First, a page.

"Congregations of the old Protestant mainline denominations… continue to sponsor many educational activities, but they lack the intentionality, the coherence and the continuity needed to maintain and renew their identities as communities of faith."
I've just been writing a summary of Charles Foster's "From Generation to Generation" (Cascade Books, 2012) as part of my study of Christian education. Foster is a United Methodist minister and Professor of Religion and Education emeritus at Candler School of Theology, Emory University, USA. The book chronicles the decline of intentionality and influence concerning Christian Education in mainline US churches, with many parallels to the Australian situation.
One of his many insights is that faith formation requires three inter-related kinds of learning.
Developmental learning - building blocks of learning that are available when we are ready for them, that accumulate over time. This has been the common foundation of Sunday School curriculum. This isn't only cognitive, but it has often been seen in the light of what we are ready to learn and 'know'. What are people ready and able to learn at different ages and stages of life?
Practice learning - “directed to the competency of our participation in the community or communities” and “the quest for effective and competent participation”. He suggests that the cognitive aspects of faith often don’t take hold because their relevance is not experienced as lived reality. He says that “Habit memories, in contrast to cognitive memories, are social and historical, embodied and contextual.” “Practice learning binds and sustains developmental and discovery learning in forming faith.” For example, we engage with practices differently according to our ages and stages ofd development. Habits of faith form predispositions that “become catalysts to resources for new knowledge and skills, hence the crucial link with discovery learning… "These mediated expectations have an ecclesial shape.”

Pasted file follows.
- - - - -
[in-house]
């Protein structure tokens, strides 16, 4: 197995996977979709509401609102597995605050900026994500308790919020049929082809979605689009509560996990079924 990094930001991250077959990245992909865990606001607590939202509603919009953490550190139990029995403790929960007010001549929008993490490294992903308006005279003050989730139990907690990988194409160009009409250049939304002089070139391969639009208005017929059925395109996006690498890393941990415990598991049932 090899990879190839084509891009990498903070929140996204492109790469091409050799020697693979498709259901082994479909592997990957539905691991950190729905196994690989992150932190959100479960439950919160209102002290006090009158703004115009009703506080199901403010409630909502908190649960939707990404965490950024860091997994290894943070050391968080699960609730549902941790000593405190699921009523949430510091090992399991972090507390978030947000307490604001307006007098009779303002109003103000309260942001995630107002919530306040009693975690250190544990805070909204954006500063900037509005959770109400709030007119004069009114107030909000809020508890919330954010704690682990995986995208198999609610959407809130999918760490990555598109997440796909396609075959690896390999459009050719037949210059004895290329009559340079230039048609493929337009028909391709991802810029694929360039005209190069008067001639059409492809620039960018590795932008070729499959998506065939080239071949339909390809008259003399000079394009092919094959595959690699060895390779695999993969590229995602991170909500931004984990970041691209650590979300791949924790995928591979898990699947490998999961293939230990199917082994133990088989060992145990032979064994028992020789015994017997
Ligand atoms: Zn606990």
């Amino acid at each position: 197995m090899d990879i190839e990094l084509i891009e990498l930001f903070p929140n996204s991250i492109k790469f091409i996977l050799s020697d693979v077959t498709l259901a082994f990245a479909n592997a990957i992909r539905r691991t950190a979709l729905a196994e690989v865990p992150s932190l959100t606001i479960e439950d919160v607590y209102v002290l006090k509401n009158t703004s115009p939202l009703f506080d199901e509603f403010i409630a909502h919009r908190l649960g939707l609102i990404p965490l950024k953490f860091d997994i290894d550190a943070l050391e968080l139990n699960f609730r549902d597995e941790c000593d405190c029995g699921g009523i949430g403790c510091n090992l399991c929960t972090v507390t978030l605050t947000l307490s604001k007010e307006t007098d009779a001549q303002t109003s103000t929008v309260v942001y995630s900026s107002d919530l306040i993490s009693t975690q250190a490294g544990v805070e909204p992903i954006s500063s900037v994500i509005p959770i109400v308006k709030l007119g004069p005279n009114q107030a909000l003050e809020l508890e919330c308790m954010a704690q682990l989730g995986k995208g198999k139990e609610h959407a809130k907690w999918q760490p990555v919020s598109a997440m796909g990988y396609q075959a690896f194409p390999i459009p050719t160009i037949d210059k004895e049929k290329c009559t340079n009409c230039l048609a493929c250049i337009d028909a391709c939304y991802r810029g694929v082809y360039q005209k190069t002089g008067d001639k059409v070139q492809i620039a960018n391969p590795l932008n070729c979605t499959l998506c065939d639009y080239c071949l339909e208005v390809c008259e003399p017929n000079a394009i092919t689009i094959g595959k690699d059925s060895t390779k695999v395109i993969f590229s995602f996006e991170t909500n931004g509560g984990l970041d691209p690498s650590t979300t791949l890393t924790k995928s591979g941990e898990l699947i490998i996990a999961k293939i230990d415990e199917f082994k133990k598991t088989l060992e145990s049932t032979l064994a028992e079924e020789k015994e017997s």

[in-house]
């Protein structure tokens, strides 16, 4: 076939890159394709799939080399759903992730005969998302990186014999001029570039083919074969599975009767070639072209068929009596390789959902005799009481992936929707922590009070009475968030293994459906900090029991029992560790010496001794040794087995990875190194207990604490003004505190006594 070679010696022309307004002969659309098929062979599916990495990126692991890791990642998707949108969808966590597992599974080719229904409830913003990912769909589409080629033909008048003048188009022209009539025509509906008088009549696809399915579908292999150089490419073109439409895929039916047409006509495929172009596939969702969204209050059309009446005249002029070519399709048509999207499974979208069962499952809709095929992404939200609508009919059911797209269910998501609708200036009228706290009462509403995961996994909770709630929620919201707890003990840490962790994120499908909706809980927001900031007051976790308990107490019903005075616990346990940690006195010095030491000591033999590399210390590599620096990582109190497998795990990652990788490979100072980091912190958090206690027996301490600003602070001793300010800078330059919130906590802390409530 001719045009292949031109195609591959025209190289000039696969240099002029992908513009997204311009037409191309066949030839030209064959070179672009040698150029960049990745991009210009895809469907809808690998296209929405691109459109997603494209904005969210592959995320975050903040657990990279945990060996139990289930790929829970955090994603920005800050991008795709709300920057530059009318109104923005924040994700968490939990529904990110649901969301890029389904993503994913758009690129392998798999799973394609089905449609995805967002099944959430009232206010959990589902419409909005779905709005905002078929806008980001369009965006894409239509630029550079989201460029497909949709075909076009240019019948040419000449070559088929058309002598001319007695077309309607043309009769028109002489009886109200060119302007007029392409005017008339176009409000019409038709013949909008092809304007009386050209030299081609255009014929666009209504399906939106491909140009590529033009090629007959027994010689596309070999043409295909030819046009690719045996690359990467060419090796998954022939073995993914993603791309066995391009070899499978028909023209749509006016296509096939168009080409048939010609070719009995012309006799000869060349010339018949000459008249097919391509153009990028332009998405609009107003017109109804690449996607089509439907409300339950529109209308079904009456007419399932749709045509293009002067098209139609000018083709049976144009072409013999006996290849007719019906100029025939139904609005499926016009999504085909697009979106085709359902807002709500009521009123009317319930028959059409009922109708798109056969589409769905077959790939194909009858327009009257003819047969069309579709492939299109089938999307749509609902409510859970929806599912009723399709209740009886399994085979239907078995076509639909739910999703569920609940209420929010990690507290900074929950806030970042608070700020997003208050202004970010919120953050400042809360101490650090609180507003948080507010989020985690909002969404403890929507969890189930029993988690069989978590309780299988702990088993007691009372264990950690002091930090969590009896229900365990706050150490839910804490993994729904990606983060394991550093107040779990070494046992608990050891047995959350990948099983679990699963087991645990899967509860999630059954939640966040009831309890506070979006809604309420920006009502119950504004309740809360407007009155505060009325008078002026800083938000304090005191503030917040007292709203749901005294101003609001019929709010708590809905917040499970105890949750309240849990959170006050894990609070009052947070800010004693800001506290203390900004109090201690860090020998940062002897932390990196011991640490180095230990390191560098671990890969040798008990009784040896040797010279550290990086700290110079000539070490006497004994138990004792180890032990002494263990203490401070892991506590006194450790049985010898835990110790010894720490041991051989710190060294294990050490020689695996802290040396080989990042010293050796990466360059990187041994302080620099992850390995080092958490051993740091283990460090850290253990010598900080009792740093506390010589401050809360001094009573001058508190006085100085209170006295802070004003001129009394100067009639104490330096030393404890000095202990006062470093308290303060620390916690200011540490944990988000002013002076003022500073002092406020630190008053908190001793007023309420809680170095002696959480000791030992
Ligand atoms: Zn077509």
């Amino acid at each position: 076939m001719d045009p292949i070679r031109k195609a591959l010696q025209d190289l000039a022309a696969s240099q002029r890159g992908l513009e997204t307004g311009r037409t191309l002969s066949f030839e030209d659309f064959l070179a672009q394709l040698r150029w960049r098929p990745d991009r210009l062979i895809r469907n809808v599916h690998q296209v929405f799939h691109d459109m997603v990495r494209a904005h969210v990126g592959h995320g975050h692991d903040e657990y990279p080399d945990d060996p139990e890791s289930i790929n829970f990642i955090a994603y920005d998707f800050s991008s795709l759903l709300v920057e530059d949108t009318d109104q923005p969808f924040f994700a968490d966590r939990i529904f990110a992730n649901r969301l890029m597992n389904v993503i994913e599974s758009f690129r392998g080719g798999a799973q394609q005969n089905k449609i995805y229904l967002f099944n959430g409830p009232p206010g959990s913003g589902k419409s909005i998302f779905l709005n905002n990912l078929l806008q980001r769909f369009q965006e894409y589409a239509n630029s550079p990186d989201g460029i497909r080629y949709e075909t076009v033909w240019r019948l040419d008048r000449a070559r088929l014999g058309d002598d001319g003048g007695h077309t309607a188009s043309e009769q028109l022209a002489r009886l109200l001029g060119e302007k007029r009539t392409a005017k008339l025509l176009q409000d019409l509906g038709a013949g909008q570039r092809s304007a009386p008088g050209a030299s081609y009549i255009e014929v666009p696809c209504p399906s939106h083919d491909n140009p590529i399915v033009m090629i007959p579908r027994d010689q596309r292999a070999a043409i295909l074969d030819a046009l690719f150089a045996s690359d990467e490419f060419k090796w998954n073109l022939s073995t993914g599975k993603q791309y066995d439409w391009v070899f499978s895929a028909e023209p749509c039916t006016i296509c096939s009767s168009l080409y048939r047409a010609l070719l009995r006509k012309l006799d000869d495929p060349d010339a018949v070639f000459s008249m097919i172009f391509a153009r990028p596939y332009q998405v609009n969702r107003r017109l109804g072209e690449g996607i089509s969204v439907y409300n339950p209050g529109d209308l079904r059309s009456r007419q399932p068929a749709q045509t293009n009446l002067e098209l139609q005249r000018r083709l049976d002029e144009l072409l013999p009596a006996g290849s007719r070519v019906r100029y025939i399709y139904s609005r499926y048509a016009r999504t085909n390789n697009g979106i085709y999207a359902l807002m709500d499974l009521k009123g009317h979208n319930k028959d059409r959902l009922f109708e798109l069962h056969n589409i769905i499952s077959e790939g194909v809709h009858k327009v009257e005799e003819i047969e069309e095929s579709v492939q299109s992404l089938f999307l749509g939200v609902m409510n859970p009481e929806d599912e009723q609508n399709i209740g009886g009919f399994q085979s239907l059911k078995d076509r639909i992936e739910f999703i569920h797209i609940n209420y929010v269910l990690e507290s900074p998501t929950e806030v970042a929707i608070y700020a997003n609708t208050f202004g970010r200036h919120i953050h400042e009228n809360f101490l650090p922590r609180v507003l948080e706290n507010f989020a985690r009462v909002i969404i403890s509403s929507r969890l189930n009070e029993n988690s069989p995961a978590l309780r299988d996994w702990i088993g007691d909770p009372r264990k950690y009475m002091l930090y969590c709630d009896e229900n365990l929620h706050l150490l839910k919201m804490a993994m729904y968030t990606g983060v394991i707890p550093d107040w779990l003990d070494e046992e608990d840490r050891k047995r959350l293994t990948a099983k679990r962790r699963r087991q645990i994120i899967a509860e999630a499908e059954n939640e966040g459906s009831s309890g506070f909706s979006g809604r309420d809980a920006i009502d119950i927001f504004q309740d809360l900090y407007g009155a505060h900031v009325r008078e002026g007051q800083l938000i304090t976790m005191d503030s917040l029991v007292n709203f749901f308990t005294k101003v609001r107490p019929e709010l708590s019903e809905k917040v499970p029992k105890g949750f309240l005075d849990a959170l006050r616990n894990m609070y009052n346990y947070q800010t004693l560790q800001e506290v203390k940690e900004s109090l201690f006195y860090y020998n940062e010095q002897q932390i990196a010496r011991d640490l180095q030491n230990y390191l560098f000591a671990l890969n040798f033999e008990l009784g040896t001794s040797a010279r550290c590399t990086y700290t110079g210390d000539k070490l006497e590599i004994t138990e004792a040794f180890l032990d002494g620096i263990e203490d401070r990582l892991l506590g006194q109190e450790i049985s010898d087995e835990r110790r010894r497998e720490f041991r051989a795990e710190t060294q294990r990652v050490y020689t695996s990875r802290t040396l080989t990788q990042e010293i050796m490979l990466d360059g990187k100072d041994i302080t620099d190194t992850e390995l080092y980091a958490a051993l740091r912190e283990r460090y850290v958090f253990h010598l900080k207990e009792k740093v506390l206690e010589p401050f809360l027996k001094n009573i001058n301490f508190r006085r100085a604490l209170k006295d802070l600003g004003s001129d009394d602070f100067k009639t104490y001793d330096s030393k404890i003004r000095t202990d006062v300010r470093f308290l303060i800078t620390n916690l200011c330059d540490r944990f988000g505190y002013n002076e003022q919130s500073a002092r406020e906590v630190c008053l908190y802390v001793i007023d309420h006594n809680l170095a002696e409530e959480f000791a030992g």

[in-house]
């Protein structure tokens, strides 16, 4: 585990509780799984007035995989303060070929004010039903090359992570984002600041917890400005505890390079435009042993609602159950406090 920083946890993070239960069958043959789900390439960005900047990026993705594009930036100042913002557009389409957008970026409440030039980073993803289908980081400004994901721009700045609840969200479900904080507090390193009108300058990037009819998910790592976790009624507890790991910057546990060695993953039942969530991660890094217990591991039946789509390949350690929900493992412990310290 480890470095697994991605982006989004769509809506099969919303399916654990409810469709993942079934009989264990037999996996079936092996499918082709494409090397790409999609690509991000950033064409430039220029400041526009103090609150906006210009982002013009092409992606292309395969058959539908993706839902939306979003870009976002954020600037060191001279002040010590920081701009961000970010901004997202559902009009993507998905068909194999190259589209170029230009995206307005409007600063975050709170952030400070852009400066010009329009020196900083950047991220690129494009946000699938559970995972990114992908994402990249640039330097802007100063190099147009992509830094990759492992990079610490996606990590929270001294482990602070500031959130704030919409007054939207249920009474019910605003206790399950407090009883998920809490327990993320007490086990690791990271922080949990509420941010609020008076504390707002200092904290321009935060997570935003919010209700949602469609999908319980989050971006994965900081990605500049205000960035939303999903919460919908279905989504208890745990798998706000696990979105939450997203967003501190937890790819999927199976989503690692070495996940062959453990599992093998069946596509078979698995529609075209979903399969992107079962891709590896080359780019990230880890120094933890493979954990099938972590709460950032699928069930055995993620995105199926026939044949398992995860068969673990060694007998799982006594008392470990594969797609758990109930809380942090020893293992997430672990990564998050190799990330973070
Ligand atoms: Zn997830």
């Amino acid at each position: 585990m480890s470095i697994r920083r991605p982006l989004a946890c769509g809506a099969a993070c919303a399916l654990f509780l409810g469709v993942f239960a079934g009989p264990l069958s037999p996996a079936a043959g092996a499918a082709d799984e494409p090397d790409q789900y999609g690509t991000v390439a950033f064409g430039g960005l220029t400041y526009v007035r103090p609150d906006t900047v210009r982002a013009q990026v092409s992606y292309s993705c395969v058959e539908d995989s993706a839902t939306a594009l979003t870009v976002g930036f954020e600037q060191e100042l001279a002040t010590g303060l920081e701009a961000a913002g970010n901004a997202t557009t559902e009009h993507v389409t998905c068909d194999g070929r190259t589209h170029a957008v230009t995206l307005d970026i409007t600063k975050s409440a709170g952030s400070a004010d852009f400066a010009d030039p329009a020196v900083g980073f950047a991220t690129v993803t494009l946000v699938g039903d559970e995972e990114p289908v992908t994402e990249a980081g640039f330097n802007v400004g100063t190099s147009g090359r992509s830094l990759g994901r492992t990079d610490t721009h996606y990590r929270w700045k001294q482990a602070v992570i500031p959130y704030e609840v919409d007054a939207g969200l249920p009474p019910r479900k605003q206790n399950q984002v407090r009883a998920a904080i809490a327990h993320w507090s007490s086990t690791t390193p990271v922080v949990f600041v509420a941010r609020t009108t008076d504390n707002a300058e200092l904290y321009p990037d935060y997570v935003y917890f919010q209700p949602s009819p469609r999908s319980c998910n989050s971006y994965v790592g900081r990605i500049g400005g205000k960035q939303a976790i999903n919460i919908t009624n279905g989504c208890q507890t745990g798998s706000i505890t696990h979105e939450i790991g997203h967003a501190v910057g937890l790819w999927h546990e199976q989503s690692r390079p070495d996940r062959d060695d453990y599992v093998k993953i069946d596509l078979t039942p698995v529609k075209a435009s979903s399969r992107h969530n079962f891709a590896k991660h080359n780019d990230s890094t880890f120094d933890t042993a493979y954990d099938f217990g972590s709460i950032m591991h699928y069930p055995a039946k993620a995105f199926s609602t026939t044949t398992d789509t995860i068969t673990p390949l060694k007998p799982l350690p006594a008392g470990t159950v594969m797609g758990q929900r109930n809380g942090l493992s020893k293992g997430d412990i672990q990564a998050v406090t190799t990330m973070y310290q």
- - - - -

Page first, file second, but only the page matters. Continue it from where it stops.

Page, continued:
Discovery learning - exploratory, transformative learning that imagines or uncovers new possibilities for appropriating our faith traditions in changing contexts. Discovery learning is where learning is relevant to our situation and setting.
I found those three categories very helpful in thinkng about the what, where and how of congregational Christian education.
Foster talks about three congregational habits that make intergenetaional learning possible - hospitality, celebration and conversation. He also says a lot about the importance of intergenerational mentoring.
Its a short book at 150 pages and well worth a read. There's much more in it than I've outlined here. I felt that like many older people, he didn'treally know waht to do with electronic communication and technology except to be very cautious about its influence. Secondly he presumes that churches still have children and youth in them. Thirdy, I felt that he fell short of exploring in more detail how mission and learning/education might be related.